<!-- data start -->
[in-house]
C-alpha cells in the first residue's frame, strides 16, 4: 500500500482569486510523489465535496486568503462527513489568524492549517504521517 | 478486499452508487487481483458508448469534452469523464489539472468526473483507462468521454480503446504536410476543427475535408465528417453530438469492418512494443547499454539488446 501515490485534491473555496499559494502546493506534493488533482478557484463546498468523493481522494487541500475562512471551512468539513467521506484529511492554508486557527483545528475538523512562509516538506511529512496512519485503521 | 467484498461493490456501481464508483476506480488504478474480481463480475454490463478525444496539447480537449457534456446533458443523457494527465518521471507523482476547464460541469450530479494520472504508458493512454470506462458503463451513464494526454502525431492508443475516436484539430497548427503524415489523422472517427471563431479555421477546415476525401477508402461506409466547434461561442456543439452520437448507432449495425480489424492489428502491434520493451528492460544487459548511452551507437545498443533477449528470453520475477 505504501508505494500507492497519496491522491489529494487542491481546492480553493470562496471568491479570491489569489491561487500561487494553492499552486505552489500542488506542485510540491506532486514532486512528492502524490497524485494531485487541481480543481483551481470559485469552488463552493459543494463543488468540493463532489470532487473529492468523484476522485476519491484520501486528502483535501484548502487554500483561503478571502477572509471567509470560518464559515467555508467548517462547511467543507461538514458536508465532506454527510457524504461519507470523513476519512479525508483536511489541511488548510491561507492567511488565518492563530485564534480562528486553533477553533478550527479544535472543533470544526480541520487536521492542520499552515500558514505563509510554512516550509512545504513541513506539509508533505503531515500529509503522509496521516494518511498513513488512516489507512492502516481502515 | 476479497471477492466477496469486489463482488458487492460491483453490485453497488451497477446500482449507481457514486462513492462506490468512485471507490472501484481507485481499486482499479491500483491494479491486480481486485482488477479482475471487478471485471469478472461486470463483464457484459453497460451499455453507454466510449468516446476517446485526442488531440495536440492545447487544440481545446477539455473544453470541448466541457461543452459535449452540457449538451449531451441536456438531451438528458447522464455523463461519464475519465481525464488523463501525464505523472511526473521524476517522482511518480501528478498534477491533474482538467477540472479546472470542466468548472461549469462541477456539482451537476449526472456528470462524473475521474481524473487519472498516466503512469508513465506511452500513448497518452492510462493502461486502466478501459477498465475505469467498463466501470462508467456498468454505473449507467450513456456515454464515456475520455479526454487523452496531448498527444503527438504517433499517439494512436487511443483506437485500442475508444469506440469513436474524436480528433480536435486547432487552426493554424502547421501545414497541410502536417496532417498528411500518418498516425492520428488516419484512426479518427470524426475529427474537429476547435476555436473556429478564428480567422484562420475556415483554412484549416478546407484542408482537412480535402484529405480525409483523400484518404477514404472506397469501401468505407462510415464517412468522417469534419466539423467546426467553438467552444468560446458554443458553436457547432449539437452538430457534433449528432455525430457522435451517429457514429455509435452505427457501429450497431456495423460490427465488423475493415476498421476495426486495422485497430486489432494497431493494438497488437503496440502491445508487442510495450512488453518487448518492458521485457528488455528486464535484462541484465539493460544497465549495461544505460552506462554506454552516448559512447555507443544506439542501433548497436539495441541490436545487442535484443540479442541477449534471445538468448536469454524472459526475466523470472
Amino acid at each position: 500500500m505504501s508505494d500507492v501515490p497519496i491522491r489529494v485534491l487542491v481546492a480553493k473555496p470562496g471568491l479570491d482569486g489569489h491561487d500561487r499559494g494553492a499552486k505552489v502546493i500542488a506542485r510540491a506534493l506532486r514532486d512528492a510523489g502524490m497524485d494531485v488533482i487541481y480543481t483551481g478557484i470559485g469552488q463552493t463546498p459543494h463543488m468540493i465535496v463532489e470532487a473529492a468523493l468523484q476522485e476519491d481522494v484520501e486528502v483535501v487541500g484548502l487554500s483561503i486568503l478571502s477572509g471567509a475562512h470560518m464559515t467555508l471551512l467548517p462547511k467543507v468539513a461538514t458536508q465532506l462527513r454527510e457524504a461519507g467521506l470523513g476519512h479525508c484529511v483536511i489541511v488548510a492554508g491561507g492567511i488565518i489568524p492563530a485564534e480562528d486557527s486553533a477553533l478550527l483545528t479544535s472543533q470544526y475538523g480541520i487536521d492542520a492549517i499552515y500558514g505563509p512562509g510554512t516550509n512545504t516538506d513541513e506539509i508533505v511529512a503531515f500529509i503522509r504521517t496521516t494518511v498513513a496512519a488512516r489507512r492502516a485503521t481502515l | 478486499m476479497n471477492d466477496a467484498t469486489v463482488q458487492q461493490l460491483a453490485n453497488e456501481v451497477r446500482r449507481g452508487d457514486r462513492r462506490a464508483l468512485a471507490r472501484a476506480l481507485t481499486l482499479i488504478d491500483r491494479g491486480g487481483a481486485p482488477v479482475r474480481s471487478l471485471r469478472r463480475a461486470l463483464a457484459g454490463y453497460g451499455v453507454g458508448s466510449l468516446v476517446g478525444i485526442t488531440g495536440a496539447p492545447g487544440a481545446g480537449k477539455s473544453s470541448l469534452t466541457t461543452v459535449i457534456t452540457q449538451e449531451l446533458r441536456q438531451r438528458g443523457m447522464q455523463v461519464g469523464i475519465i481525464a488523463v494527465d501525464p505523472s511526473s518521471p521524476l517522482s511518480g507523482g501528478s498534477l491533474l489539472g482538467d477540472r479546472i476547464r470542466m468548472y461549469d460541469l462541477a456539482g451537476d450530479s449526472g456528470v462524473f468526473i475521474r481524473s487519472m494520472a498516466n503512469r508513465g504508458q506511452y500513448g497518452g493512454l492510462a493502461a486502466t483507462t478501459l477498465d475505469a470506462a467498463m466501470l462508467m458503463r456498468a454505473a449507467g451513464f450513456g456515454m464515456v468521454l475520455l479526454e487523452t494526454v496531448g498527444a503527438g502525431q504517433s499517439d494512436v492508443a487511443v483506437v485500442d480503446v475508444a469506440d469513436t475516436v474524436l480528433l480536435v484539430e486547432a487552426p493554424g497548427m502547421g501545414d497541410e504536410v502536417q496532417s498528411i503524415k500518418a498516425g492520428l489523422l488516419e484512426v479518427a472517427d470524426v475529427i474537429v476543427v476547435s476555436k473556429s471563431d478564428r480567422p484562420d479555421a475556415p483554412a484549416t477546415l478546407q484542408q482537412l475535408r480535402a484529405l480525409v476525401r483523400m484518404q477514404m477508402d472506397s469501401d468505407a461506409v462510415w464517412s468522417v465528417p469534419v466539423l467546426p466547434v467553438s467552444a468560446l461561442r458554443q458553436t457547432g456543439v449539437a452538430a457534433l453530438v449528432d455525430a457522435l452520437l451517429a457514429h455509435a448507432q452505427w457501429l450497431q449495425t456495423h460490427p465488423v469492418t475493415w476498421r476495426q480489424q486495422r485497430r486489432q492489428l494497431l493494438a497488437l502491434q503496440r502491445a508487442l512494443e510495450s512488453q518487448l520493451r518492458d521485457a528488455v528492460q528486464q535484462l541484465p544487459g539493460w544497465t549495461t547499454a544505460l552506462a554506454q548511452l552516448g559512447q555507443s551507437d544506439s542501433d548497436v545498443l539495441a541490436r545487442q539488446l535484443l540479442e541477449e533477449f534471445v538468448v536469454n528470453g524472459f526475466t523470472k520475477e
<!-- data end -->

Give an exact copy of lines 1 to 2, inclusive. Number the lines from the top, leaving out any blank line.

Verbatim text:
[in-house]
C-alpha cells in the first residue's frame, strides 16, 4: 500500500482569486510523489465535496486568503462527513489568524492549517504521517 | 478486499452508487487481483458508448469534452469523464489539472468526473483507462468521454480503446504536410476543427475535408465528417453530438469492418512494443547499454539488446 501515490485534491473555496499559494502546493506534493488533482478557484463546498468523493481522494487541500475562512471551512468539513467521506484529511492554508486557527483545528475538523512562509516538506511529512496512519485503521 | 467484498461493490456501481464508483476506480488504478474480481463480475454490463478525444496539447480537449457534456446533458443523457494527465518521471507523482476547464460541469450530479494520472504508458493512454470506462458503463451513464494526454502525431492508443475516436484539430497548427503524415489523422472517427471563431479555421477546415476525401477508402461506409466547434461561442456543439452520437448507432449495425480489424492489428502491434520493451528492460544487459548511452551507437545498443533477449528470453520475477 505504501508505494500507492497519496491522491489529494487542491481546492480553493470562496471568491479570491489569489491561487500561487494553492499552486505552489500542488506542485510540491506532486514532486512528492502524490497524485494531485487541481480543481483551481470559485469552488463552493459543494463543488468540493463532489470532487473529492468523484476522485476519491484520501486528502483535501484548502487554500483561503478571502477572509471567509470560518464559515467555508467548517462547511467543507461538514458536508465532506454527510457524504461519507470523513476519512479525508483536511489541511488548510491561507492567511488565518492563530485564534480562528486553533477553533478550527479544535472543533470544526480541520487536521492542520499552515500558514505563509510554512516550509512545504513541513506539509508533505503531515500529509503522509496521516494518511498513513488512516489507512492502516481502515 | 476479497471477492466477496469486489463482488458487492460491483453490485453497488451497477446500482449507481457514486462513492462506490468512485471507490472501484481507485481499486482499479491500483491494479491486480481486485482488477479482475471487478471485471469478472461486470463483464457484459453497460451499455453507454466510449468516446476517446485526442488531440495536440492545447487544440481545446477539455473544453470541448466541457461543452459535449452540457449538451449531451441536456438531451438528458447522464455523463461519464475519465481525464488523463501525464505523472511526473521524476517522482511518480501528478498534477491533474482538467477540472479546472470542466468548472461549469462541477456539482451537476449526472456528470462524473475521474481524473487519472498516466503512469508513465506511452500513448497518452492510462493502461486502466478501459477498465475505469467498463466501470462508467456498468454505473449507467450513456456515454464515456475520455479526454487523452496531448498527444503527438504517433499517439494512436487511443483506437485500442475508444469506440469513436474524436480528433480536435486547432487552426493554424502547421501545414497541410502536417496532417498528411500518418498516425492520428488516419484512426479518427470524426475529427474537429476547435476555436473556429478564428480567422484562420475556415483554412484549416478546407484542408482537412480535402484529405480525409483523400484518404477514404472506397469501401468505407462510415464517412468522417469534419466539423467546426467553438467552444468560446458554443458553436457547432449539437452538430457534433449528432455525430457522435451517429457514429455509435452505427457501429450497431456495423460490427465488423475493415476498421476495426486495422485497430486489432494497431493494438497488437503496440502491445508487442510495450512488453518487448518492458521485457528488455528486464535484462541484465539493460544497465549495461544505460552506462554506454552516448559512447555507443544506439542501433548497436539495441541490436545487442535484443540479442541477449534471445538468448536469454524472459526475466523470472